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By Tom Fordyce
Chief sports writer
It matters how you start a World Cup but not as much as you finish it.
Eddie Jones was profound in a lot of these ding-dongs to realise this, along with his grin following England’s stuttering 35-3 win over Tonga on Sunday was of a guy who knows that he has the time and opportunity to find more.
He will need to hunt for it following a performance which was less of a fee on into the World Cup stage than a stumble through the opening curtain.
You still feel like you’ve lost just a little and can win matches against teams like Tonga. Everybody expects success. Anticipate something extravagant, especially when the opposition have lost six of their past seven games, including beats by Fiji, Japan and Samoa.
It does not have to matter. Only win. Get the bonus point. Keep everybody match, move on, step this up.
Tonga were shipping 14 tries against New Zealand. The screen of the reigning champions at setting the much struggle of South Africa in Yokohama on Saturday throw a shadow over the other pretenders to the throne, while the contrast between championship proper and a warm-up game isn’t completely true.
Neither was the Jones smile a permanent fixture. Following England had given away a needless penalty for offside after a restart when Maro Itoje along with Billy Vunipola attempted something unnecessarily funky, the big screens in the corner of their Sapporo Dome showed a close-up of this Australian double thumping the table in front of him with mute fury.
If it was reminiscent of the second when one of his predecessors, Martin Johnson, has been caught nearly hitting a pit in his own leg after a Danny Care transgression at Dublin a decade past, it exemplified too the facial Jones shows to his own players behind closed doors may not always be benevolent.
Johnson reign as England coach was ended by a World Cup effort that fell apart rapidly that time a one-try win over Argentina at Dunedin.
Jones understands that, like Johnson, his period at the helm is going to be judged by what happens on the greatest stage of all. You’re able to acquire the Six Nations and you can lose them. Fail at a World Cup and also you go – as Stuart Lancaster did after the calamity of 2015, as Johnson did in the aftermath of 2011.
Johnson’s regime ended jumping off a ferry into Auckland Creek, the final of several minutes of off-field scandal. Lancaster’s was downright holed if a combination of off-field indiscipline and recognizable injury denied him the opportunity to bring Tuilagi back into the fold, with all that happened later with Sam Burgess coming from his position along with a settled rear being reshuffled to adapt him.
So Jones can count himself lucky he has Tuilagi not just back but looking both thinner and stronger than he ever has in a wrecking-ball’s power, a bulldozer using all the pace of a sports car and an England jersey.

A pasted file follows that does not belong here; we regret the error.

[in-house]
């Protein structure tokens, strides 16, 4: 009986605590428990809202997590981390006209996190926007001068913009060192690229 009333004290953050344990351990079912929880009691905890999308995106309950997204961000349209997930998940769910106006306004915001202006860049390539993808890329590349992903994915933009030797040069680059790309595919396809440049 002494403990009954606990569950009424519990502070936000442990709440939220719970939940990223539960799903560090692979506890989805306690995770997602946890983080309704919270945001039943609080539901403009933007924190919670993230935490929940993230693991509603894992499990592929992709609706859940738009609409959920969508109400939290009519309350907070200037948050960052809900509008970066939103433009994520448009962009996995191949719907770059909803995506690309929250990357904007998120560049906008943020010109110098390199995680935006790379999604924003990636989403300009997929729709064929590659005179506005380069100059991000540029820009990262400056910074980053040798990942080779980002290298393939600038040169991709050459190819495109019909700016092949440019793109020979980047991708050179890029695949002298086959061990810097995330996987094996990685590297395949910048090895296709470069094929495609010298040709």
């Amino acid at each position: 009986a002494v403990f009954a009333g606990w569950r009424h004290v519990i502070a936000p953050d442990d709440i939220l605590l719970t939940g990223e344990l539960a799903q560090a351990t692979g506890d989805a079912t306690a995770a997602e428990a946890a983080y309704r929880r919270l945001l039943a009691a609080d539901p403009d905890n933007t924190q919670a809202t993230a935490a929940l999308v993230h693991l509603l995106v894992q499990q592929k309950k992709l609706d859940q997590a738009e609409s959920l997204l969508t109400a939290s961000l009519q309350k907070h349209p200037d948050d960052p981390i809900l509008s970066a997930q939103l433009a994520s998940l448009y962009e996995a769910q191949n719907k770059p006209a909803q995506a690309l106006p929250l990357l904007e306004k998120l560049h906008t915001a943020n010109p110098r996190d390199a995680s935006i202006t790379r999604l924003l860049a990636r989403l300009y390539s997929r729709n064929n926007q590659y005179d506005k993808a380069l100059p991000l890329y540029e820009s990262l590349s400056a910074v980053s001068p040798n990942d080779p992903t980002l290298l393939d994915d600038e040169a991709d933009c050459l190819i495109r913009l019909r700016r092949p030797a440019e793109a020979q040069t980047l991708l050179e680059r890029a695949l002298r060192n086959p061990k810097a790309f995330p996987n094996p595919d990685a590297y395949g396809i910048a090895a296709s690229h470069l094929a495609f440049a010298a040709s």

Tonga and also they brought the muscle and the attitude, as everybody expected, respectively. Anthony Watson and ben Youngs were both stopped as though they had run into bollards. Vunipola, who goes backward as often as Johnson did as a participant, was reversed at pace by Tonga’s open-side flanker Zane Kapeli.
Tuilagi shows relish for such fire. He has the weaponry.
His very first attempt came with a thump, the twist and two thumps of a wrestler. His second came after the Tongan defence was squeezed in to his run and finished with a supportive line to the area.
Groups win world Cups but garlanded hitting their summit. It is possible to cruise through some of the group point but small moments and large screens decide the games.
Tuilagi has consistently had the potential to be a player like that and England will want him to become. In a team based around its relentless application and power he’s a point of difference with the bluntest of corners, its smiling embodiment.
He might have experienced a hat-trick had replacement Henry Slade taken the ball and maybe not shown a little rustiness deep from the Tongan 22 with his cantering spare on his left. Elliot and slade Daly had the same problem with ruthlessness when a second opportunity opened up into the corner that was left, among 14 tackling mistakes made by the guys.
Jones was keen to point out later that England have now played 160 minutes of Test rugby without conceding an effort, less to emphasize the fact that those matches were against teams who few hope to escape the band point here in Japan was pushed to one side.
England have time, with the lively yet restricted USA to emerge in Kobe on Thursday. You get the feeling that a taskmaster, Jones, will enjoy the.
“Sometimes rugby’s similar to this,” he explained later. “You proceed with all the very best intentions to be sharp, you’ve got an image in your head that says you are likely to play some rugby and it does not end up like this.
“We weren’t sharp now, but what I really liked was that the mindset of our players. The great thing was we showed no shock.”
In public. The travel of england is now underway. Now it needs to pick up pace and direction.